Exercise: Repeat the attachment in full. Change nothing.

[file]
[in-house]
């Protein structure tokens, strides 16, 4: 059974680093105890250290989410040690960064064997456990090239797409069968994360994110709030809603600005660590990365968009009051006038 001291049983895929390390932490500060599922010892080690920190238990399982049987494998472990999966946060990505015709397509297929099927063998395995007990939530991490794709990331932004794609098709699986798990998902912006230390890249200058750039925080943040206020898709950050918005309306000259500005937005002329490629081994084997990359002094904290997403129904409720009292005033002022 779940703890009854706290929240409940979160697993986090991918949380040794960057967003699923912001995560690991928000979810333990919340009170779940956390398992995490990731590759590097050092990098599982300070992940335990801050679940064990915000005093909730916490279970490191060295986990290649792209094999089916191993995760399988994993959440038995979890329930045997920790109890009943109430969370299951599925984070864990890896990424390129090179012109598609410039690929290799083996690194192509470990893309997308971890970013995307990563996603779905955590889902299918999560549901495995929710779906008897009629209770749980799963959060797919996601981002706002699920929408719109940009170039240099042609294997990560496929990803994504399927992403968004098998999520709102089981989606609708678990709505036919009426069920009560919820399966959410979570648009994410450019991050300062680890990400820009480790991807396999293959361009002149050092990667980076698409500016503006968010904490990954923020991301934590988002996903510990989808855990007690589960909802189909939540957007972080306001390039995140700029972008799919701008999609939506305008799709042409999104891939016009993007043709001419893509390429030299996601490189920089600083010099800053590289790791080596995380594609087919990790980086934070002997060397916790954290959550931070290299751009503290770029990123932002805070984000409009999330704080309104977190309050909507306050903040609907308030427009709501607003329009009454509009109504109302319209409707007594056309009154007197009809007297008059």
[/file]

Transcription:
[in-house]
């Protein structure tokens, strides 16, 4: 059974680093105890250290989410040690960064064997456990090239797409069968994360994110709030809603600005660590990365968009009051006038 001291049983895929390390932490500060599922010892080690920190238990399982049987494998472990999966946060990505015709397509297929099927063998395995007990939530991490794709990331932004794609098709699986798990998902912006230390890249200058750039925080943040206020898709950050918005309306000259500005937005002329490629081994084997990359002094904290997403129904409720009292005033002022 779940703890009854706290929240409940979160697993986090991918949380040794960057967003699923912001995560690991928000979810333990919340009170779940956390398992995490990731590759590097050092990098599982300070992940335990801050679940064990915000005093909730916490279970490191060295986990290649792209094999089916191993995760399988994993959440038995979890329930045997920790109890009943109430969370299951599925984070864990890896990424390129090179012109598609410039690929290799083996690194192509470990893309997308971890970013995307990563996603779905955590889902299918999560549901495995929710779906008897009629209770749980799963959060797919996601981002706002699920929408719109940009170039240099042609294997990560496929990803994504399927992403968004098998999520709102089981989606609708678990709505036919009426069920009560919820399966959410979570648009994410450019991050300062680890990400820009480790991807396999293959361009002149050092990667980076698409500016503006968010904490990954923020991301934590988002996903510990989808855990007690589960909802189909939540957007972080306001390039995140700029972008799919701008999609939506305008799709042409999104891939016009993007043709001419893509390429030299996601490189920089600083010099800053590289790791080596995380594609087919990790980086934070002997060397916790954290959550931070290299751009503290770029990123932002805070984000409009999330704080309104977190309050909507306050903040609907308030427009709501607003329009009454509009109504109302319209409707007594056309009154007197009809007297008059």